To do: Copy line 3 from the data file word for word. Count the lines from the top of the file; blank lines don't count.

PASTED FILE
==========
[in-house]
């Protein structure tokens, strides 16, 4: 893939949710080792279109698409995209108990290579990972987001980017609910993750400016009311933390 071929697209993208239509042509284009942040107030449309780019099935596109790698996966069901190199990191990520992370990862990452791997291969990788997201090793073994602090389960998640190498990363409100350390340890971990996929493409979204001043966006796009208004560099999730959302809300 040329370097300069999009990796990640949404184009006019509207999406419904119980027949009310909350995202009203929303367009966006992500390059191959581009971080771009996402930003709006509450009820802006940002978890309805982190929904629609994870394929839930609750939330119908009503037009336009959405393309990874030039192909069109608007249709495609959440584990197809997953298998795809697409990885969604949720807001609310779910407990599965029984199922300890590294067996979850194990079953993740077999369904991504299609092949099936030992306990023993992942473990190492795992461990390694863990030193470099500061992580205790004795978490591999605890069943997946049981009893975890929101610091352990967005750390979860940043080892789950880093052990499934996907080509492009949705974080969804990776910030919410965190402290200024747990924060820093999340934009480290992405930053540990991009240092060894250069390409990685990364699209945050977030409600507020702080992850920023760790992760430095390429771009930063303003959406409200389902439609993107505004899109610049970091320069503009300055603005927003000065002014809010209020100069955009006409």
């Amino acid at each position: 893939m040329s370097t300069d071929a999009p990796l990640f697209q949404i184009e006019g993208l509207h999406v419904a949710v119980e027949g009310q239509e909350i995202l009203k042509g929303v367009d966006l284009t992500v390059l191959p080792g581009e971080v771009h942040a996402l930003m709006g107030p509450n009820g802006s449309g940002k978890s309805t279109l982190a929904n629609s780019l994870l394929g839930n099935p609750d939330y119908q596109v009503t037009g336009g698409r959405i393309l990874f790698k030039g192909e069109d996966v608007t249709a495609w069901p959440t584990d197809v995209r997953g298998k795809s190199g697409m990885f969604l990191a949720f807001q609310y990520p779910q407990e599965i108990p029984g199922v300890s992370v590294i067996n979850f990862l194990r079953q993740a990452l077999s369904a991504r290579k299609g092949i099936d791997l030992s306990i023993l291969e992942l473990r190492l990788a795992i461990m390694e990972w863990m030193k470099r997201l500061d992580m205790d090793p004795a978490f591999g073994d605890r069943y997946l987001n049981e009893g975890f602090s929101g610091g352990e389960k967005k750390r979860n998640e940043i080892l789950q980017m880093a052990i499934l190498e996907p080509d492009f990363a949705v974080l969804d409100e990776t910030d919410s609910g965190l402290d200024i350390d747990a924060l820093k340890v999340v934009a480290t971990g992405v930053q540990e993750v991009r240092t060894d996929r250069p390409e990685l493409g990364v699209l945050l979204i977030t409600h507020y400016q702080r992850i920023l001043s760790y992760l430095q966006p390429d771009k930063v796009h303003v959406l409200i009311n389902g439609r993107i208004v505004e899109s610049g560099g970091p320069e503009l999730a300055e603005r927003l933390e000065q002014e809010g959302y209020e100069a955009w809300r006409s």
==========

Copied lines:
């Amino acid at each position: 893939m040329s370097t300069d071929a999009p990796l990640f697209q949404i184009e006019g993208l509207h999406v419904a949710v119980e027949g009310q239509e909350i995202l009203k042509g929303v367009d966006l284009t992500v390059l191959p080792g581009e971080v771009h942040a996402l930003m709006g107030p509450n009820g802006s449309g940002k978890s309805t279109l982190a929904n629609s780019l994870l394929g839930n099935p609750d939330y119908q596109v009503t037009g336009g698409r959405i393309l990874f790698k030039g192909e069109d996966v608007t249709a495609w069901p959440t584990d197809v995209r997953g298998k795809s190199g697409m990885f969604l990191a949720f807001q609310y990520p779910q407990e599965i108990p029984g199922v300890s992370v590294i067996n979850f990862l194990r079953q993740a990452l077999s369904a991504r290579k299609g092949i099936d791997l030992s306990i023993l291969e992942l473990r190492l990788a795992i461990m390694e990972w863990m030193k470099r997201l500061d992580m205790d090793p004795a978490f591999g073994d605890r069943y997946l987001n049981e009893g975890f602090s929101g610091g352990e389960k967005k750390r979860n998640e940043i080892l789950q980017m880093a052990i499934l190498e996907p080509d492009f990363a949705v974080l969804d409100e990776t910030d919410s609910g965190l402290d200024i350390d747990a924060l820093k340890v999340v934009a480290t971990g992405v930053q540990e993750v991009r240092t060894d996929r250069p390409e990685l493409g990364v699209l945050l979204i977030t409600h507020y400016q702080r992850i920023l001043s760790y992760l430095q966006p390429d771009k930063v796009h303003v959406l409200i009311n389902g439609r993107i208004v505004e899109s610049g560099g970091p320069e503009l999730a300055e603005r927003l933390e000065q002014e809010g959302y209020e100069a955009w809300r006409s």